The job of the team manager is to aggregate reports from team members – not filter. I believe that filtering is the job of the director and above. Corrections such as clarifying, correcting typos and merging redundant items are acceptable.
The report must clearly and concisely communicate team accomplishments, plans, critical issues, planned absence. At the same time, the report should be complete and detailed by providing detailed accounts of individual activities of each team member. Let’s take a look at an example.
You can download this example in PDF format here.
The weekly report is aggregated by opening each individual report in sequence and cutting-and-pasting text from each section to the corresponding section in the team weekly as explained below.
This section lists accomplished work and good news. Normally, the manager compiles the contents by simply cutting-and-pasting items from individual contributor reports. Make sure that the work is accomplished – not work in progress.
|Measuring product performance||Product performance report released|
|Working on module debug||Module debug finished|
Reporting accomplishments makes the report clear and concise by de-emphasizing routine details. Also, focusing on accomplishments demonstrates to your team by way of example that the manager and the organization itself are result-oriented.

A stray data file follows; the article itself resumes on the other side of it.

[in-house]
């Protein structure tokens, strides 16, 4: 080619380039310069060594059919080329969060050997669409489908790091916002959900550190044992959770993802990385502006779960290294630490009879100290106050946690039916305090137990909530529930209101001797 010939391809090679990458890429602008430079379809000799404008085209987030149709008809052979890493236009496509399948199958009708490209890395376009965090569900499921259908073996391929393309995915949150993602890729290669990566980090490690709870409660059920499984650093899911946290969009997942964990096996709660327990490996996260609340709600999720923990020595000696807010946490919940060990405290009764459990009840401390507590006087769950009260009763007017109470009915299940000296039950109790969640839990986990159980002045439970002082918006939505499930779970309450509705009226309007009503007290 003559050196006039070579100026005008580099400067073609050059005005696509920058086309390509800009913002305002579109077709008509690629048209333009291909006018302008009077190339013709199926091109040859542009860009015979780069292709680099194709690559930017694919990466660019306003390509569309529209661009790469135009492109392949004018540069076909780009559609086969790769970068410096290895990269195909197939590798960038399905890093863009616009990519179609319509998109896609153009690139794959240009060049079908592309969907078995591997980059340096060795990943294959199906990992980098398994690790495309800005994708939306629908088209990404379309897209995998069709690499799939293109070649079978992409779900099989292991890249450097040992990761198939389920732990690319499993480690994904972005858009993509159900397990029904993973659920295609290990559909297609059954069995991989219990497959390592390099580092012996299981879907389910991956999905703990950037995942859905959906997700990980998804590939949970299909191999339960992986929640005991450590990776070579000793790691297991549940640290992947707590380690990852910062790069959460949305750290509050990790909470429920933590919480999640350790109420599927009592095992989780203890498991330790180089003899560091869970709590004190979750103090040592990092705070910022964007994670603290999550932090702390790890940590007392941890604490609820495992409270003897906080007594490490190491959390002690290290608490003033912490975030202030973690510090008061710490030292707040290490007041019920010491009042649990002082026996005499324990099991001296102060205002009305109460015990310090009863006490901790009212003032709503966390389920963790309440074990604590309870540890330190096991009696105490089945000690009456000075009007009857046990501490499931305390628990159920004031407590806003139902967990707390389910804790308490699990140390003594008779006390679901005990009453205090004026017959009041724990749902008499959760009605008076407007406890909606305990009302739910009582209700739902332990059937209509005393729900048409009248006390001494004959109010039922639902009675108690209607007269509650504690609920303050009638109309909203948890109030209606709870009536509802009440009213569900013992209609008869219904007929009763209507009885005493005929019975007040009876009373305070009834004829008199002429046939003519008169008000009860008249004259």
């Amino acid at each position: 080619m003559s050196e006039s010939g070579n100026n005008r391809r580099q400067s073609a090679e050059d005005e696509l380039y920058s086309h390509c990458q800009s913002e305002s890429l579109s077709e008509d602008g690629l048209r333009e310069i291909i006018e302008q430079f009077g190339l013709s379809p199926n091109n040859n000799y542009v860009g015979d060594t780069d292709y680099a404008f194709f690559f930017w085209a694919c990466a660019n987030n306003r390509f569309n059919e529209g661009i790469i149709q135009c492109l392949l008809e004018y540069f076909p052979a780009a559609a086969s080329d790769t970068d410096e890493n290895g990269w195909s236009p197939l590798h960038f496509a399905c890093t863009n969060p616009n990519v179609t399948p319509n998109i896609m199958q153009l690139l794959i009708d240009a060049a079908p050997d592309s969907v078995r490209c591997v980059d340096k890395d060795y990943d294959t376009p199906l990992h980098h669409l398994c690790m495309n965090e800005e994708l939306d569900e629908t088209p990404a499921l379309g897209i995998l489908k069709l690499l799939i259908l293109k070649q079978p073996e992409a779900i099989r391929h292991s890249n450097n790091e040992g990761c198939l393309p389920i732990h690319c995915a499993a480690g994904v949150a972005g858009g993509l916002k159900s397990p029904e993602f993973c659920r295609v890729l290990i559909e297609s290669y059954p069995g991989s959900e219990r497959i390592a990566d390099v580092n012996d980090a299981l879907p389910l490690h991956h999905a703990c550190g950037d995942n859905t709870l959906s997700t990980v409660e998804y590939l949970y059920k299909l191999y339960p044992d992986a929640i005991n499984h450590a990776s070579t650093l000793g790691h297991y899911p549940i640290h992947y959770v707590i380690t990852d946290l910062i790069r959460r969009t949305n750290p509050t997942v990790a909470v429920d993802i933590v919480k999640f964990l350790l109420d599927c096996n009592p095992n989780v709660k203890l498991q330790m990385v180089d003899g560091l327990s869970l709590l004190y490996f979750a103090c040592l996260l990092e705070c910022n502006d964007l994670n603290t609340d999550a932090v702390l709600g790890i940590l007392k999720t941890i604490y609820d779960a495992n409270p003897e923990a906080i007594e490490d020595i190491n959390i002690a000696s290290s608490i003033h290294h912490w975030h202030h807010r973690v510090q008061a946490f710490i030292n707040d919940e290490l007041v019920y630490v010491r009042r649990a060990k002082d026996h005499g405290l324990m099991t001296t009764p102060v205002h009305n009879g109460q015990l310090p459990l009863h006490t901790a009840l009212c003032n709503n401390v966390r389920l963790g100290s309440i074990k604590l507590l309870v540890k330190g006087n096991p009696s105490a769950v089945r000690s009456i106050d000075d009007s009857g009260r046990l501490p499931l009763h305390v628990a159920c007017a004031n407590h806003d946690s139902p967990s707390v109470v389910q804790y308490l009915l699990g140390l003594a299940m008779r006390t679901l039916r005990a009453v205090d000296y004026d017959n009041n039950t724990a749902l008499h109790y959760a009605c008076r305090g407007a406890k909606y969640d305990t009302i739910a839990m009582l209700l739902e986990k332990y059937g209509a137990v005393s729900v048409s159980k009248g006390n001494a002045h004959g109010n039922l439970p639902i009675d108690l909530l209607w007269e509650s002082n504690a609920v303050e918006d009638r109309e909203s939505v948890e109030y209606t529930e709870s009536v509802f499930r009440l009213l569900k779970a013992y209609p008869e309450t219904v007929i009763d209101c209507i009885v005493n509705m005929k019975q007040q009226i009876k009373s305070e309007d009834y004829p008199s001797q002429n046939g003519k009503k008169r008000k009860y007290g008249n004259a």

Note that each item in the highlights section specifies names in parenthesis of who accomplished that work. The biggest contributor is named first. Specifying names positively motivates achievers by showing their names prominently.
Encourage the use of hyperlinks, such that reports and documentation can be easily accessed by anyone reading the report.
- Unexpected Problems
This section is for bad, unexpected news. Normally, the manager simply cuts-and-pastes Unexpected Problems from individual contributor reports.
- Critical issues
This section alerts the upper management about issues that require immediate attention. Similar to highlights and unexpected problems, the team manager typically compiles this section by cutting-and-pasting critical issue items from individual contributor report. The manager should also add any items of his own when appropriate.
- Individual Activities
The first three sections of the report together comprise an executive summary. The individual activities section goes into comprehensive details that the upper manager is not expected to always read – at least not right way. For example, this section can be useful for the team manager or director to find out which team member is overloaded, who has free time and should be assigned additional project, who performs well and which task and who has difficulties. We will discuss purposes for this section at length in a later article.
The team manager compiles the individual activities section by cutting-and-pasting “This week” sections from individual contributor reports. In addition, the team manager should also include his own individual report in the “This week” and “Next week plan” sections, especially when the manager is contributing individually part-time.